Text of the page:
1250 Kennard-KingsCreek Road
Urbana

, OH

The founders of what would become the Kings Creek Baptist Church first met on June 29, 1805 in the log home of local residents James and Ann Turner. The Baptist congregation continued to meet in people’s homes until 1816 when Taylortown founder John Taylor donated an acre of land to establish a burying site and a meetinghouse. Constructed of logs, this meetinghouse is considered to be the third Baptist church built in Ohio and the Northwest Territory. The original structure was replaced by a more substantial brick building in 1832, and the present Kings Creek Baptist Church was built on the original foundation in 1849. The church features classic Greek design and a grand steeple inspired by the work of the English architect Sir Christopher Wren. An educational wing was added in 1969. (continued on other side)

9614 OH 73
Wilmington

, OH

The comingling of faiths in an area settled predominantly by Quakers helps explain the origins of Jonah’s Run Baptist Church. Ministered to by a Baptist preacher, the children and neighbors of Daniel Collett (1752-1835), an Episcopalian and private in the Revolutionary War, and his wife Mary Haines Collett (1753-1826), a Quaker from Virginia, became Baptists and started the church in 1838. Levi Lukens (1767-1860), a Quaker from Pennsylvania by way of Virginia, purchased the land where the church stands in 1812 and sold it in 1839 to a founder of the congregation. Like local Quaker meetinghouses, the church had separate entrances for men and women and a partition between the two that divided the sanctuary. The congregation’s sons and daughters lived their faith. Howard McCune (1852-1923) was the Clinton Baptist Association’s moderator and president of the Ohio Baptist Convention’s state board. Anne Cossum (1894-1977) was a missionary in China from 1920-1927.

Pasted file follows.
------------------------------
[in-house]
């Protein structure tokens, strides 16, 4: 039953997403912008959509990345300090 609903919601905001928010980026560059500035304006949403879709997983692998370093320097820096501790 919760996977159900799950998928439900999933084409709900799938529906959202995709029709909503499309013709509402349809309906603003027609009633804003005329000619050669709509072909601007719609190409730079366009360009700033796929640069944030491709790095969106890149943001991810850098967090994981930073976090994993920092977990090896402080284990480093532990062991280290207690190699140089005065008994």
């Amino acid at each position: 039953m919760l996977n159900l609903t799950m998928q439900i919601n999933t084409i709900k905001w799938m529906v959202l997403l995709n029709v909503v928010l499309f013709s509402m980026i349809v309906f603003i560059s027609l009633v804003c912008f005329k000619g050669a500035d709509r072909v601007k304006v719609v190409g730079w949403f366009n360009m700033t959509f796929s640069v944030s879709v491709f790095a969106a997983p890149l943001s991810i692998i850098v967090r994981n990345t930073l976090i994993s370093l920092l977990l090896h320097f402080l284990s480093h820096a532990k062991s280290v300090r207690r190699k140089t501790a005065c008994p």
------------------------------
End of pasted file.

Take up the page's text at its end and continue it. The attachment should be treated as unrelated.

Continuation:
203 W. South St
McComb

, OH

This frame church, architecturally typical of the rural churches built throughout Ohio in the latter nineteenth century, was constructed in 1885 during the pastorate of E.L.T. Engers. The first pastors were from the German Reformed tradition and served a German-speaking congregation. The church contains native oak hand-hewn beams, rafters, and floor joists. The stained-glass windows were added in 1902.

20860 SR 251
St. Martin

, OH

On July 21, 1845, eleven Ursuline sisters from Boulogne-sur-Mer and Beaulieu, France, arrived in St. Martin, Brown County, Ohio. A Catholic order of sisters known for providing quality education to young women, the Ursulines were invited by Cincinnati Archbishop John Baptist Purcell (1800-1883) to establish a school in the diocese and granted approximately 400 acres in St. Martin for that purpose. Led by Mother Julia Chatfield (1808-1878), the sisters quickly established their convent, a day school, and, within the year, admitted their first boarders. Originally known as The Saint Ursula Literary Institute, the school operated for the next 136 years. The Ursulines educated local students from their adopted Brown County as well as many who came from across the U.S. and farther abroad to board on campus. (Continued on other side)